URSP 688V (Spring, 2011) Technology-Led Economic Development

This course will introduce students to the theory, analysis and practice of technology-led economic development (TLED).  TLED focuses on increasing innovation and entrepreneurship, and very often involves leveraging knowledge institutions including universities and federal research laboratories.  Students will develop a theoretical framework for approaching and evaluating TLED opportunities and shortcomings; how to analyze regional capacity and opportunities for TLED; and how to translate findings into a set of realistic TLED economic development policies and projects.  Through a combination of lectures, site visits, guest speakers and substantive work on a real TLED project, students will gain an appreciation for the process of innovation and the roles that entrepreneurs, universities, government and intermediaries play in it.  Students will also become familiar with the various tools and methods used in economic development practice to support and promote TLED.  Each class will consist of roughly half lecture and half lab time.  Through the semester – long lab project, students will develop a TLED project which the School will seek to fund and implement under the Economic Development Administration’s University Centers program.  Through this process, students will also gain experience with the process of Grantwriting, a necessity for any economic developer.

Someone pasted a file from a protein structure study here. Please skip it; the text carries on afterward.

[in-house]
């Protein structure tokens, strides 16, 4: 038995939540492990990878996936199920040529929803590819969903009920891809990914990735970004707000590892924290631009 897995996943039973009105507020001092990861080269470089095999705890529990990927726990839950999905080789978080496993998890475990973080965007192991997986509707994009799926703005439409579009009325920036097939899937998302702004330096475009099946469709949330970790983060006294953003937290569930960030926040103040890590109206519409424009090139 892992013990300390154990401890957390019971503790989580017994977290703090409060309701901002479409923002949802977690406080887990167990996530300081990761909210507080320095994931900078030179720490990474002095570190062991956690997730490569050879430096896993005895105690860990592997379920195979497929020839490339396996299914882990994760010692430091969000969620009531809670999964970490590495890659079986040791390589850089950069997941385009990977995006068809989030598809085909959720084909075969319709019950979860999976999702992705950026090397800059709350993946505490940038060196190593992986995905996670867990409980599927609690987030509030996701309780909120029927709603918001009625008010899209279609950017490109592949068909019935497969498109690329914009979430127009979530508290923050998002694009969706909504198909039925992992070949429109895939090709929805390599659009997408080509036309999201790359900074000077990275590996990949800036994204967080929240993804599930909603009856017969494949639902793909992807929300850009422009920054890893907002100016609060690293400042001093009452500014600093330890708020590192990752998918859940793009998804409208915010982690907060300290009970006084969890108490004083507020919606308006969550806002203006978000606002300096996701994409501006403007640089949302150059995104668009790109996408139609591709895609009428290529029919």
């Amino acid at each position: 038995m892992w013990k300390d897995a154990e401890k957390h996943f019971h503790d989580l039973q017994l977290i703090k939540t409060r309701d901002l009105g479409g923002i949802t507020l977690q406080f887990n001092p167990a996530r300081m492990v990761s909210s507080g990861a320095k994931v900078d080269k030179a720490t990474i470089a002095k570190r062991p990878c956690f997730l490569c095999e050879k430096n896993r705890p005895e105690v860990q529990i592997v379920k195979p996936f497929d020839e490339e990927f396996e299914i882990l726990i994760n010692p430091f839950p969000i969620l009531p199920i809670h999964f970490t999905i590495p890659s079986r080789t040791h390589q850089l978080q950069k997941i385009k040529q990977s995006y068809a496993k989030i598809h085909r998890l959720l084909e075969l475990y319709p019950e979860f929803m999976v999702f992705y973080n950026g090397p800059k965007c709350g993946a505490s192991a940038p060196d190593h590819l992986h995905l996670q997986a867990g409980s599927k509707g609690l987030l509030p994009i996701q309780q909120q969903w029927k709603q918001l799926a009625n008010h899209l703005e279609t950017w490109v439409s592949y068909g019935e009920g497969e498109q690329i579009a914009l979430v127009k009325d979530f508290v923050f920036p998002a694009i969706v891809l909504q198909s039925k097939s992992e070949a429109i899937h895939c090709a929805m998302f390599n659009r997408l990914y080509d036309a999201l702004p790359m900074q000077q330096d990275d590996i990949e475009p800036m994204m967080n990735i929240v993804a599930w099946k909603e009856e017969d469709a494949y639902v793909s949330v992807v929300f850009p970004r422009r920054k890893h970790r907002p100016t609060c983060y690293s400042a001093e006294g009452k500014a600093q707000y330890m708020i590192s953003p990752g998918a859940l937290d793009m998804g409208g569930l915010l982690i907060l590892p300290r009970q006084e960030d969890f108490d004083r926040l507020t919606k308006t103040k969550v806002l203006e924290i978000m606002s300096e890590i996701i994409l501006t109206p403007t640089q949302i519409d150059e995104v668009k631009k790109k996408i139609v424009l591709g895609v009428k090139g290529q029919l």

URSP 688V (Spring, 2013) Community-Based Economic Development

This course on Community-Based Economic Development will examine economic development theories, policies and practices from the local perspective, as it is often viewed by community development corporations (CDC’s).  While the basic purpose of economic development – the creation of jobs and wealth – remains the same, CDC’s tend to have a greater focus on issues of equity and social justice.  What kind of jobs are created and where?  What skills are needed and how can local residents train to compete for those jobs?  Is wealth creation local and shared, or concentrated and distant?  Communities where CDC’s are active face significant constraints in terms of community assets, workforce skills and commercial activity.  There are spatial constraints as well.  Through this course students will learn how to analyze a local community to identify its assets, challenges and opportunities.  They will also learn how to facilitate a planning process that engages and empowers local residents.  Students will become familiar with the wide array of tools available to help CDC’s lead successful economic development projects.  Broad strategic areas include the development / redevelopment of commercial real estate, market analysis, and business attraction; entrepreneurial development and “economic gardening”; workforce development; and youth-oriented initiatives such as YouthBuild.  The course will also focus on the role of universities in local economic development, focusing on the Morgan Mile project at Morgan State University.  Field trips will provide a first-hand look at successful community based economic development projects.